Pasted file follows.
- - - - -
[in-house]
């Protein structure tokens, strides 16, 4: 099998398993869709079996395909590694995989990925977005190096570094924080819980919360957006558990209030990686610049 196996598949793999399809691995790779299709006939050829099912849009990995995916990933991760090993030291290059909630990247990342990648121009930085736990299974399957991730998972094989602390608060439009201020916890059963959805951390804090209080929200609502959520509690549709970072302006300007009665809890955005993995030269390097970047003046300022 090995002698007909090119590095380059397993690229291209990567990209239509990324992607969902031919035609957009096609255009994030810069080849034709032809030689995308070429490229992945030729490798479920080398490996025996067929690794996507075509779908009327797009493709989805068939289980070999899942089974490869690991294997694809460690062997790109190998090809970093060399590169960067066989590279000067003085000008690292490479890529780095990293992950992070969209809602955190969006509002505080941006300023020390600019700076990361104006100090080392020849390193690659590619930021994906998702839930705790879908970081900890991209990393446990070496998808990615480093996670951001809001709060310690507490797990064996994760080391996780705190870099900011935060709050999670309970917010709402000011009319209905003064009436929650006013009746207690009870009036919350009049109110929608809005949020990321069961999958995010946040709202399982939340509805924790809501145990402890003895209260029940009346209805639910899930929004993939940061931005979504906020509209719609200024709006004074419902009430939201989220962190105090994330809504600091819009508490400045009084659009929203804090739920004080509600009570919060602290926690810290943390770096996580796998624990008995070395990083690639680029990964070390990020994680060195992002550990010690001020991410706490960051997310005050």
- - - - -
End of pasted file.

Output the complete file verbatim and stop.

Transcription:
[in-house]
């Protein structure tokens, strides 16, 4: 099998398993869709079996395909590694995989990925977005190096570094924080819980919360957006558990209030990686610049 196996598949793999399809691995790779299709006939050829099912849009990995995916990933991760090993030291290059909630990247990342990648121009930085736990299974399957991730998972094989602390608060439009201020916890059963959805951390804090209080929200609502959520509690549709970072302006300007009665809890955005993995030269390097970047003046300022 090995002698007909090119590095380059397993690229291209990567990209239509990324992607969902031919035609957009096609255009994030810069080849034709032809030689995308070429490229992945030729490798479920080398490996025996067929690794996507075509779908009327797009493709989805068939289980070999899942089974490869690991294997694809460690062997790109190998090809970093060399590169960067066989590279000067003085000008690292490479890529780095990293992950992070969209809602955190969006509002505080941006300023020390600019700076990361104006100090080392020849390193690659590619930021994906998702839930705790879908970081900890991209990393446990070496998808990615480093996670951001809001709060310690507490797990064996994760080391996780705190870099900011935060709050999670309970917010709402000011009319209905003064009436929650006013009746207690009870009036919350009049109110929608809005949020990321069961999958995010946040709202399982939340509805924790809501145990402890003895209260029940009346209805639910899930929004993939940061931005979504906020509209719609200024709006004074419902009430939201989220962190105090994330809504600091819009508490400045009084659009929203804090739920004080509600009570919060602290926690810290943390770096996580796998624990008995070395990083690639680029990964070390990020994680060195992002550990010690001020991410706490960051997310005050």